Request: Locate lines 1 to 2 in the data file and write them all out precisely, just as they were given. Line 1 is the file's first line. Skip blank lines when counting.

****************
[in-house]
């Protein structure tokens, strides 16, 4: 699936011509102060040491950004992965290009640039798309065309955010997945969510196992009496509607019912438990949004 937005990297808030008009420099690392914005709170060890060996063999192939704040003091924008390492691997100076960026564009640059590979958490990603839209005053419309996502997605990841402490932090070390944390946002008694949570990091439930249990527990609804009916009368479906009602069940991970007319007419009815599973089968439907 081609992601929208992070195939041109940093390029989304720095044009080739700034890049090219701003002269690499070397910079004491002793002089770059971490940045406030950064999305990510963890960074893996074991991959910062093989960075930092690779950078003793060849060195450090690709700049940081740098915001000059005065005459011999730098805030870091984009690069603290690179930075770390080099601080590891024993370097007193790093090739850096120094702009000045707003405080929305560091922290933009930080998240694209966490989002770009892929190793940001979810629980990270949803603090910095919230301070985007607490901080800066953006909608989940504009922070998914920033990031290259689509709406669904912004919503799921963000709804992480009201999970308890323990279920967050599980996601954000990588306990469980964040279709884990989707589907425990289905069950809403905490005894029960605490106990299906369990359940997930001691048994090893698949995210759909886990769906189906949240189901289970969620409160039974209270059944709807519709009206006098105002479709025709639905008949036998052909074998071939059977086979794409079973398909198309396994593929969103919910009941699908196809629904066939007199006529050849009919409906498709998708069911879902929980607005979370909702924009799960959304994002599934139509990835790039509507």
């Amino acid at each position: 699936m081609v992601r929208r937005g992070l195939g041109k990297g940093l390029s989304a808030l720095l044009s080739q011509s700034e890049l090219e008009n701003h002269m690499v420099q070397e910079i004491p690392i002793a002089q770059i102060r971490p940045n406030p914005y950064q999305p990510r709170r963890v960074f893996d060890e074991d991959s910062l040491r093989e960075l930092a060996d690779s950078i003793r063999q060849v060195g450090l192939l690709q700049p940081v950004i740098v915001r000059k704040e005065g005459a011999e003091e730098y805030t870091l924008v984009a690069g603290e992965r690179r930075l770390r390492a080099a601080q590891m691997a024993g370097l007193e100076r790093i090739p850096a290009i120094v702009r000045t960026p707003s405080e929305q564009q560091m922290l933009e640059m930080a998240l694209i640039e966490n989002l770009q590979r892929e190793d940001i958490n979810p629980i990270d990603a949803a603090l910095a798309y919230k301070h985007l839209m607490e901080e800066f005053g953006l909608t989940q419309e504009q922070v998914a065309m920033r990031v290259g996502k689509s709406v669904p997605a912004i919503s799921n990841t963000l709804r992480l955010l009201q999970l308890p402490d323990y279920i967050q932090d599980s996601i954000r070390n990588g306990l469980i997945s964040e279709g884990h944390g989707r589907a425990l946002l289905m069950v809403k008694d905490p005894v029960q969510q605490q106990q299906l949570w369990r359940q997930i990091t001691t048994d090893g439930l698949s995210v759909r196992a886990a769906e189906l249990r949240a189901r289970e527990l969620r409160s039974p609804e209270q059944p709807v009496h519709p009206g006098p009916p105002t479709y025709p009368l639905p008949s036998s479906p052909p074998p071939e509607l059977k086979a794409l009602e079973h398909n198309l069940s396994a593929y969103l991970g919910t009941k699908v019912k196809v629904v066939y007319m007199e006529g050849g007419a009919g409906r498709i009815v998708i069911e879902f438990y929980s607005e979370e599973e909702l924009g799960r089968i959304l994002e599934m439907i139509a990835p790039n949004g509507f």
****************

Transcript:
[in-house]
């Protein structure tokens, strides 16, 4: 699936011509102060040491950004992965290009640039798309065309955010997945969510196992009496509607019912438990949004 937005990297808030008009420099690392914005709170060890060996063999192939704040003091924008390492691997100076960026564009640059590979958490990603839209005053419309996502997605990841402490932090070390944390946002008694949570990091439930249990527990609804009916009368479906009602069940991970007319007419009815599973089968439907 081609992601929208992070195939041109940093390029989304720095044009080739700034890049090219701003002269690499070397910079004491002793002089770059971490940045406030950064999305990510963890960074893996074991991959910062093989960075930092690779950078003793060849060195450090690709700049940081740098915001000059005065005459011999730098805030870091984009690069603290690179930075770390080099601080590891024993370097007193790093090739850096120094702009000045707003405080929305560091922290933009930080998240694209966490989002770009892929190793940001979810629980990270949803603090910095919230301070985007607490901080800066953006909608989940504009922070998914920033990031290259689509709406669904912004919503799921963000709804992480009201999970308890323990279920967050599980996601954000990588306990469980964040279709884990989707589907425990289905069950809403905490005894029960605490106990299906369990359940997930001691048994090893698949995210759909886990769906189906949240189901289970969620409160039974209270059944709807519709009206006098105002479709025709639905008949036998052909074998071939059977086979794409079973398909198309396994593929969103919910009941699908196809629904066939007199006529050849009919409906498709998708069911879902929980607005979370909702924009799960959304994002599934139509990835790039509507």